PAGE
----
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Clay time is playtime

Clay workshop part of Revolve CC Conference

This is a piece of pottery in the making at a clay workshop, which was part of the Revolve Creative Collaboration Conference. (Journal photo by Christie Mastric)

MARQUETTE — It can be a messy medium, but one that can produce beautiful works of art.

Melissa Sprouse, owner of HOTplate Pottery, located in Marquette’s Masonic Square Mall, led a clay workshop at the Masonic Center on Friday where participants learned basic techniques in working with the medium.

The workshop was part of Friday and Saturday’s Revolve Creative Collaboration Conference at the Masonic Center along Washington Street in Marquette.

The goal of the annual conference is to promote the creative collaboration and networking in the area.

During the clay workshop, participants learned basic hand-building techniques, wheel throwing and even how to build a home studio or clay practice. Sprouse’s techniques also were displayed on a large screen, with a bird’s-eye view so students could get a better look.

Melissa Sprouse, owner of HOTplate Pottery in Marquette, teaches a clay workshop on Friday during the Revolve Creative Collaboration Conference. The annual event fosters networking among the creative community in the area. (Journal photo by Christie Mastric)

What are the benefits of a clay practice?

“I find that clay is very therapeutic,” Sprouse said. “It’s very tactile, hands-on. You also get to get some aggression out by smashing the clay up and throwing it away if it doesn’t work. It’s recyclable, so if you create something that you don’t like, it’s super easy to just wedge it back down and start over.”

One of the participants in the clay workshop was Maggie Solomon, an art student at Northern Michigan University.

“I normally work in a painting medium,” Solomon said. “However, I do love working with my hands.”

Solomon hasn’t taken a ceramics class yet, she said, but plans to take one. However, she noticed the clay workshop on the conference schedule, and saw a good opportunity to get reintroduced to the art form.

“I’ve done a little bit, but I’ve wanted to do more — and I like learning about art,” Solomon said.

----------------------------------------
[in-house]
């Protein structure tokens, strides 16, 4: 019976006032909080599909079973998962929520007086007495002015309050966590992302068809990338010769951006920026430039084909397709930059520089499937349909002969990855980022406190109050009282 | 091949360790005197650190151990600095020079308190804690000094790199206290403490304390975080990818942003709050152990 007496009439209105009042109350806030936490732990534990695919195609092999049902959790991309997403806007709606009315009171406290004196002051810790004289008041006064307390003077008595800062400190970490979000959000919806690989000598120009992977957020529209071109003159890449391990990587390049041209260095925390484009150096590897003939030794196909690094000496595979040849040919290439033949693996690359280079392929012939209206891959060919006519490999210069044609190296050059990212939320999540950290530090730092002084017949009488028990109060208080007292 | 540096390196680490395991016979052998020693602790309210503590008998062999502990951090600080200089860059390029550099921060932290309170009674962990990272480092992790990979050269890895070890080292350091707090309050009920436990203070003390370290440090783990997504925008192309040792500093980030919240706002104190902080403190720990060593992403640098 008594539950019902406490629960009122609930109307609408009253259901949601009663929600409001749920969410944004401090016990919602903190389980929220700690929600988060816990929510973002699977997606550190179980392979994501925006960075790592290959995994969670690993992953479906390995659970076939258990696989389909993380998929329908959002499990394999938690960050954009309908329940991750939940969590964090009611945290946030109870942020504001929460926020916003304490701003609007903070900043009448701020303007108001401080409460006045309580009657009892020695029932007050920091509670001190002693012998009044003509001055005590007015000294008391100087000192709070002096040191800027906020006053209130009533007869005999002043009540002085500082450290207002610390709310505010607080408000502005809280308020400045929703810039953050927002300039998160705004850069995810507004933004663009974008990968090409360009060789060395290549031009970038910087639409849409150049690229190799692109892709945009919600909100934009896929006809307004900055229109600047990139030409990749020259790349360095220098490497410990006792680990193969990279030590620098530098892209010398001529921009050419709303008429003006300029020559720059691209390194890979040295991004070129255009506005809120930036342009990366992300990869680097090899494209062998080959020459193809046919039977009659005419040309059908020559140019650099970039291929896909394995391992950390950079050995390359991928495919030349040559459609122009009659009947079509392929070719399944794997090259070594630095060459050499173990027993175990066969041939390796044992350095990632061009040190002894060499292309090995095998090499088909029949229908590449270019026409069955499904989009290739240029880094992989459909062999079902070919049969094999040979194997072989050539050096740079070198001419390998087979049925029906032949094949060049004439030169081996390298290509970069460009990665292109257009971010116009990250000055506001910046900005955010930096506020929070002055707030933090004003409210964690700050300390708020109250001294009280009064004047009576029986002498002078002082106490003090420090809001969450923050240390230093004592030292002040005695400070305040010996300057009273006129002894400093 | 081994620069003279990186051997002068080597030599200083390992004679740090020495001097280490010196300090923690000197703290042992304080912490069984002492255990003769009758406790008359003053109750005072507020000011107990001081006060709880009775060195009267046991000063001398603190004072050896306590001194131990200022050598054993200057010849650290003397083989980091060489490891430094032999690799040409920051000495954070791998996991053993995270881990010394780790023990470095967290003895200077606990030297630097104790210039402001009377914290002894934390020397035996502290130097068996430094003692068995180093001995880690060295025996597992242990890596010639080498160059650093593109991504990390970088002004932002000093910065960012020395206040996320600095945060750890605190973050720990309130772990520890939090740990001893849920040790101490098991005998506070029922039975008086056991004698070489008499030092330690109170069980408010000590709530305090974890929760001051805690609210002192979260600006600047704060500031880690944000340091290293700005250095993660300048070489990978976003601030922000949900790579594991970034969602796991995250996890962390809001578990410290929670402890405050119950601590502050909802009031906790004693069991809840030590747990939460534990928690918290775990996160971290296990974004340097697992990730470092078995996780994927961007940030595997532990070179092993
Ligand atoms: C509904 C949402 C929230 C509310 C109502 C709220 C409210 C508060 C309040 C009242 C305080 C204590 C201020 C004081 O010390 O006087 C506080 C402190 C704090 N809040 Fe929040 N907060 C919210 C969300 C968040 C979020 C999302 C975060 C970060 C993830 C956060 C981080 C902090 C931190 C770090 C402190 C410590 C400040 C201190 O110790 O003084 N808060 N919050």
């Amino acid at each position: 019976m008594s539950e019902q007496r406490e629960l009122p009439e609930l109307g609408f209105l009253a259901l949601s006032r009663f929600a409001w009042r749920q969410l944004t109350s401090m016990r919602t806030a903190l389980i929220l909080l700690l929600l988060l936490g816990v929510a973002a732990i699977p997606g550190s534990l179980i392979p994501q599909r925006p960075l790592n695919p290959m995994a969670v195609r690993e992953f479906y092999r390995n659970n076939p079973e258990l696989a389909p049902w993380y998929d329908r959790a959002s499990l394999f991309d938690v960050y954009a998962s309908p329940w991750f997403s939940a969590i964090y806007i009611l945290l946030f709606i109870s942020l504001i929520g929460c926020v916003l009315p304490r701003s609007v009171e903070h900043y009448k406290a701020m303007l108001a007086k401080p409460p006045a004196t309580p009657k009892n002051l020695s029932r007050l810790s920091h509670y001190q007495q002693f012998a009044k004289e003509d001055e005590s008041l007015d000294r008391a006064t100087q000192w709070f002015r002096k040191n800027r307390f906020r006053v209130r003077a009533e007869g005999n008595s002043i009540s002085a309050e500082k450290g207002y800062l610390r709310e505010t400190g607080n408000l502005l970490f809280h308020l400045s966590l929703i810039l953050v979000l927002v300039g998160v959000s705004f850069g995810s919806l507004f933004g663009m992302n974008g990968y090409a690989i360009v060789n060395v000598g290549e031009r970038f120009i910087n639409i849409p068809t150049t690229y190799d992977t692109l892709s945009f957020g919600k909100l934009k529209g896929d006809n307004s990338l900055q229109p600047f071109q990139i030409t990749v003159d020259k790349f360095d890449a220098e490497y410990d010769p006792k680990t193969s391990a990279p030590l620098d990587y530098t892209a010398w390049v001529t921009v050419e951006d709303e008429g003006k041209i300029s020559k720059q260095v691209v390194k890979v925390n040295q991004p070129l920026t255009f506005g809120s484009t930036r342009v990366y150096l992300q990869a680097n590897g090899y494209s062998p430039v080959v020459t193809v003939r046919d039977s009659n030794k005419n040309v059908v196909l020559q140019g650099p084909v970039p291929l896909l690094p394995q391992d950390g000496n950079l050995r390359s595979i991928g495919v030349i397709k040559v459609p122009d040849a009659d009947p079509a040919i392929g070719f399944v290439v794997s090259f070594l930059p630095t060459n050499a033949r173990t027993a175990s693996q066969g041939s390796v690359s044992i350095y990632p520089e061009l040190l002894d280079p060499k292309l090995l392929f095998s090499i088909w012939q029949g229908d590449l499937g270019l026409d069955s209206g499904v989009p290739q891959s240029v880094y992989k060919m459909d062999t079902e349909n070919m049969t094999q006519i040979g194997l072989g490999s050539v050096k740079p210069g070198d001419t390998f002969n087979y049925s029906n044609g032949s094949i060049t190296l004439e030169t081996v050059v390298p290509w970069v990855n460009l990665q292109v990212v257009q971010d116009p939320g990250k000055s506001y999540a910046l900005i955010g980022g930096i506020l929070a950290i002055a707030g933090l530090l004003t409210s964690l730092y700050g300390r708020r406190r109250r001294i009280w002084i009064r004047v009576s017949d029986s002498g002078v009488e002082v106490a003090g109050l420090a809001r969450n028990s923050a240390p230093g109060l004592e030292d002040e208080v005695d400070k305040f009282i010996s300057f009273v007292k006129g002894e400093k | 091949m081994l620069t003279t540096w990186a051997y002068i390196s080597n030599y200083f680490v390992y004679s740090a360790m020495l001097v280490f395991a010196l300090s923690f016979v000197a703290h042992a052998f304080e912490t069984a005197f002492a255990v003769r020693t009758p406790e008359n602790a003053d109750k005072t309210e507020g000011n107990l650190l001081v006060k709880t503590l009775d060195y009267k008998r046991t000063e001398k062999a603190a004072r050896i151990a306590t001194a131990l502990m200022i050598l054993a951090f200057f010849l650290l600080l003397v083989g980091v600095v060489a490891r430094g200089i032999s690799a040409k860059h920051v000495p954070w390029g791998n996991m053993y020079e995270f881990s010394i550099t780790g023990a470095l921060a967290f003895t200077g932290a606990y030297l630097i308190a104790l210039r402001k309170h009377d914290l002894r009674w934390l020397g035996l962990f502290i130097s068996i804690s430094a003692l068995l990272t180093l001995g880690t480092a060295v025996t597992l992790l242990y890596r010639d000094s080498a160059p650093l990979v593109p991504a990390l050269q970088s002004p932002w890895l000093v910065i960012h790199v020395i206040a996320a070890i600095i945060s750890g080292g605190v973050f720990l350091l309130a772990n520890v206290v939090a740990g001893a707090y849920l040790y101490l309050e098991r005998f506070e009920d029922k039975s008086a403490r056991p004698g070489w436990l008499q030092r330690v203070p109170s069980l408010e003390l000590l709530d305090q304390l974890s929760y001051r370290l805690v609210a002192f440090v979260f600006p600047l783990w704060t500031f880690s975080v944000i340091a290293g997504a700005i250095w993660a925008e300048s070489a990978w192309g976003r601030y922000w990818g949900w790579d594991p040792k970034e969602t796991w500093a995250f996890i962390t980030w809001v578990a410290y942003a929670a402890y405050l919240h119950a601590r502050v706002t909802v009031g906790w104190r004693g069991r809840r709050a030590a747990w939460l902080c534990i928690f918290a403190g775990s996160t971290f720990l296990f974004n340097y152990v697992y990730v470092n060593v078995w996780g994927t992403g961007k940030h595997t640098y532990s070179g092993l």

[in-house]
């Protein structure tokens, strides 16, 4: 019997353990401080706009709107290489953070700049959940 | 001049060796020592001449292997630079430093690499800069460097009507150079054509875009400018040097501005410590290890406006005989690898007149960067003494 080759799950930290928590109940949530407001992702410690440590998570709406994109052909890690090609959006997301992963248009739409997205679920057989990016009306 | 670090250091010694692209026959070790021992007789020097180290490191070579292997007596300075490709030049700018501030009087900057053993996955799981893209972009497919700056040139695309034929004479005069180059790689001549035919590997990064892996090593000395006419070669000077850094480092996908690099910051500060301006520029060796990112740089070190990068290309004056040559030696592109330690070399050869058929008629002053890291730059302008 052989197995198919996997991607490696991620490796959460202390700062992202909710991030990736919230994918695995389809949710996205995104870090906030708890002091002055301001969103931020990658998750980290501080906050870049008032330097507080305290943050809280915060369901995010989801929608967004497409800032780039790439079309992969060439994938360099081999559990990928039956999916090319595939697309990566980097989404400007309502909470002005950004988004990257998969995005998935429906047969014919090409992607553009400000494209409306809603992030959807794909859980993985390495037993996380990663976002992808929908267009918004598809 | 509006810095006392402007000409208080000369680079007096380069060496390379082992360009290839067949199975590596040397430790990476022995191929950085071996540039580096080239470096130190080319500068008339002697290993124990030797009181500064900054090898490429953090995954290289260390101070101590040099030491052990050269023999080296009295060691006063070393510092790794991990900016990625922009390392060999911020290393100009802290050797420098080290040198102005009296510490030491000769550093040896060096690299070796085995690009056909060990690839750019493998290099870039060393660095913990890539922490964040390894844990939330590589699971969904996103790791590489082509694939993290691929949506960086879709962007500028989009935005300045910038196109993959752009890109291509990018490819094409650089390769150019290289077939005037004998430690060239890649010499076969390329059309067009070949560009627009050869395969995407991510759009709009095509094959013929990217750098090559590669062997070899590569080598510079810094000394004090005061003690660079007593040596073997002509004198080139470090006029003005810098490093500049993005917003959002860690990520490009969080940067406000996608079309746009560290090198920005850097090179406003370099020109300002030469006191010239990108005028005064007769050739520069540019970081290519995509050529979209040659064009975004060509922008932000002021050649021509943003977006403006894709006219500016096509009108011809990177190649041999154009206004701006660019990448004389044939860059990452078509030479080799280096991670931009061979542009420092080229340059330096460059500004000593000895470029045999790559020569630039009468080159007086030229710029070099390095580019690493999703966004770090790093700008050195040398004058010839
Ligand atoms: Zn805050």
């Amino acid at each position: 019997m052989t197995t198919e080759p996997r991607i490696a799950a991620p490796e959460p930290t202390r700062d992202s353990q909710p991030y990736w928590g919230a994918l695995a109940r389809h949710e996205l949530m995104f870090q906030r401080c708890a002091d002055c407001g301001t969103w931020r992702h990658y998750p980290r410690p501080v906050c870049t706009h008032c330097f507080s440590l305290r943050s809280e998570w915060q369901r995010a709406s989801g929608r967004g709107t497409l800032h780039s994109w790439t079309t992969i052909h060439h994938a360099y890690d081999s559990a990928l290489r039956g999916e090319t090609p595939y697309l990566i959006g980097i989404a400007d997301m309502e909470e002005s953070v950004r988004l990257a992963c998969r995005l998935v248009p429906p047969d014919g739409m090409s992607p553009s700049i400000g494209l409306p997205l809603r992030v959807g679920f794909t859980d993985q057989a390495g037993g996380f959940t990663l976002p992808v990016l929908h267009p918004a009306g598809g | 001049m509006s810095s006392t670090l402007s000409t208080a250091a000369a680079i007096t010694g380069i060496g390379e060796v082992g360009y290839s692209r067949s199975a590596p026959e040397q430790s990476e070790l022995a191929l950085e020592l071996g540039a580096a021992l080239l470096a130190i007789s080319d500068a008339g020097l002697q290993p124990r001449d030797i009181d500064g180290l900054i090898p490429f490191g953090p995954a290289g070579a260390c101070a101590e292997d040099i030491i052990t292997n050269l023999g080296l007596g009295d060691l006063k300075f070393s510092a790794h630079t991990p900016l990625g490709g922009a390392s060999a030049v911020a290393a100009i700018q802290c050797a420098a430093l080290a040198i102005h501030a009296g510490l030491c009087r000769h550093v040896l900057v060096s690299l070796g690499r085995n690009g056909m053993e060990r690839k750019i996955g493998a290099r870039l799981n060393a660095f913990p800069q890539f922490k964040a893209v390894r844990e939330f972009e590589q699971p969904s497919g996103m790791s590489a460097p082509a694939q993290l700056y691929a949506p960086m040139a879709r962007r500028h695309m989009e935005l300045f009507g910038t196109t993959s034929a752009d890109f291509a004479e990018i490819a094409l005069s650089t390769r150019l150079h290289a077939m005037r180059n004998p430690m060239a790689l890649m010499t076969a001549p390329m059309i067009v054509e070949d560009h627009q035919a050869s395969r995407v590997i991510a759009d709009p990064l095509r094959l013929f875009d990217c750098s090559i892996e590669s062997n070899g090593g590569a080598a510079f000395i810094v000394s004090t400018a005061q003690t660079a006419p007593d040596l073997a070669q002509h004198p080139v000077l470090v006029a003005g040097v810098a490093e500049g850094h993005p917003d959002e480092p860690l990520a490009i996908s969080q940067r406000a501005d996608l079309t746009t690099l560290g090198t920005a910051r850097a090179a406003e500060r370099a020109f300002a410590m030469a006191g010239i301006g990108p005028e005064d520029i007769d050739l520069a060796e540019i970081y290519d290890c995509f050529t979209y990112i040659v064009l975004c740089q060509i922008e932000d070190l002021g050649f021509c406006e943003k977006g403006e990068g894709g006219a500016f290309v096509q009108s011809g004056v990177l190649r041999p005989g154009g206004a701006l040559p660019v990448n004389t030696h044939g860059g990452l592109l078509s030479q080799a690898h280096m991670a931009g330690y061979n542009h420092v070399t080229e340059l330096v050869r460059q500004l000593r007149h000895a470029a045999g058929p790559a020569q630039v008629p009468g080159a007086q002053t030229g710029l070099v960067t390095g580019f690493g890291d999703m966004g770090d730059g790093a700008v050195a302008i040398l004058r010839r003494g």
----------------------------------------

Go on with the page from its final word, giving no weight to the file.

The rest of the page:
Sprouse explained the basic terms of clay, including low-, mid- and high-fire clay, which refer to how hot a kiln has to get.

“Low-fire clay is a lot easier for a beginner because the kiln doesn’t have to get quite as hot,” she said.

She acknowledged one drawback to working at home and having someone else fire the items.

“Once it loses all its water, it’s very fragile until it’s fired,” Sprouse said.

She did point out, though, that a person doesn’t have to be afraid of working with clay.

Maybe some childhood experience with a Play-Doh Fun Factory will come in handy.

“Don’t let it intimidate you,” Sprouse said. “It’s the same basic concepts as playing with Play-Doh.”

Pottery wheels can be used, she said, but aren’t always necessary. For instance, making simple coils, she said, can lead to creating things such as bowls and cups.

Sprouse then demonstrated the use of coils, but also let participants take to the pottery wheel to get a feel for that technique.

And yes, someone alluded to the famous pottery scene in the movie “Ghost.”

“Many potters will come into it with an idea of what it is they want to create,” Sprouse said. “I think a lot of times for me it’s just active creating. It tells me what it wants to be.”

She called clay a “very grounding medium” in that participants go through various elements such as dirt, water and fire.

“For me, working with clay, whether it’s on the wheel or hand-building, it’s very meditative,” said Sprouse, who acknowledged she has a hard time meditating in the traditional way. “I can throw or create by hand, and that helps me kind of ground into the present. You can’t be anywhere else. Just right here.”

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